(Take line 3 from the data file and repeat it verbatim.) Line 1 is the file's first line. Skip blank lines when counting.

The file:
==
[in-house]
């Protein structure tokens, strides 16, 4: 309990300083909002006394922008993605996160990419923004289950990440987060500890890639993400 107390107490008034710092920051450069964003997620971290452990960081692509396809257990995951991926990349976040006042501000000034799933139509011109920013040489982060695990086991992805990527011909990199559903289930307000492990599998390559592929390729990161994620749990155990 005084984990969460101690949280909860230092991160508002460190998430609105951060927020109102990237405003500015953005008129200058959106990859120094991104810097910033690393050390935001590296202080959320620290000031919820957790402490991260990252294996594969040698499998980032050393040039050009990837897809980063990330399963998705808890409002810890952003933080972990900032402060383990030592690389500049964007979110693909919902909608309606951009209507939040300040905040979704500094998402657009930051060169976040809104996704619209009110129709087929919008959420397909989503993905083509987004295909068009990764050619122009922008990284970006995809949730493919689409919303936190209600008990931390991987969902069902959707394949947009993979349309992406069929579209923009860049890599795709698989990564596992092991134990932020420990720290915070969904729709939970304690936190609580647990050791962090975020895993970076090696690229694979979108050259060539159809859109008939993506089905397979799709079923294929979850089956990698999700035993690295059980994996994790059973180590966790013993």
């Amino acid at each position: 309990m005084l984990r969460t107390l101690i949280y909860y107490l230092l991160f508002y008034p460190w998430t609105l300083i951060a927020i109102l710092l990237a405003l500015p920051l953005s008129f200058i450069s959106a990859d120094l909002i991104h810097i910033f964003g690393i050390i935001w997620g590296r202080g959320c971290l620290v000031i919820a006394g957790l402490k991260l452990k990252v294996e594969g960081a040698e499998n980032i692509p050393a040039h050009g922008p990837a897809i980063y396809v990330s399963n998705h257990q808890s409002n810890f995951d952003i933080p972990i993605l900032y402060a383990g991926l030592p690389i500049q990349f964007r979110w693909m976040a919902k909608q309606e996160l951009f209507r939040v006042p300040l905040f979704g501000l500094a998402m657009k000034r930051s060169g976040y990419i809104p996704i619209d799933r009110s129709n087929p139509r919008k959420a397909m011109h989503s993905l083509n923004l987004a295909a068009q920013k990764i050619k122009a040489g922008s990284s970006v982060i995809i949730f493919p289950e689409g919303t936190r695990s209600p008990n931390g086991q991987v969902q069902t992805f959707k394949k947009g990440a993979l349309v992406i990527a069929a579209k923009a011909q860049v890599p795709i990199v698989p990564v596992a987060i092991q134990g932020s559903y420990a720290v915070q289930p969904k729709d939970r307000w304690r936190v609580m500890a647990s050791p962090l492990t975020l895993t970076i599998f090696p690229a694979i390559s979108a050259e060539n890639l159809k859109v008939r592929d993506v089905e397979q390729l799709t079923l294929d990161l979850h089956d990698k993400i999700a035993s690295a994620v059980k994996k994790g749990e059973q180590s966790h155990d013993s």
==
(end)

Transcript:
């Amino acid at each position: 309990m005084l984990r969460t107390l101690i949280y909860y107490l230092l991160f508002y008034p460190w998430t609105l300083i951060a927020i109102l710092l990237a405003l500015p920051l953005s008129f200058i450069s959106a990859d120094l909002i991104h810097i910033f964003g690393i050390i935001w997620g590296r202080g959320c971290l620290v000031i919820a006394g957790l402490k991260l452990k990252v294996e594969g960081a040698e499998n980032i692509p050393a040039h050009g922008p990837a897809i980063y396809v990330s399963n998705h257990q808890s409002n810890f995951d952003i933080p972990i993605l900032y402060a383990g991926l030592p690389i500049q990349f964007r979110w693909m976040a919902k909608q309606e996160l951009f209507r939040v006042p300040l905040f979704g501000l500094a998402m657009k000034r930051s060169g976040y990419i809104p996704i619209d799933r009110s129709n087929p139509r919008k959420a397909m011109h989503s993905l083509n923004l987004a295909a068009q920013k990764i050619k122009a040489g922008s990284s970006v982060i995809i949730f493919p289950e689409g919303t936190r695990s209600p008990n931390g086991q991987v969902q069902t992805f959707k394949k947009g990440a993979l349309v992406i990527a069929a579209k923009a011909q860049v890599p795709i990199v698989p990564v596992a987060i092991q134990g932020s559903y420990a720290v915070q289930p969904k729709d939970r307000w304690r936190v609580m500890a647990s050791p962090l492990t975020l895993t970076i599998f090696p690229a694979i390559s979108a050259e060539n890639l159809k859109v008939r592929d993506v089905e397979q390729l799709t079923l294929d990161l979850h089956d990698k993400i999700a035993s690295a994620v059980k994996k994790g749990e059973q180590s966790h155990d013993s």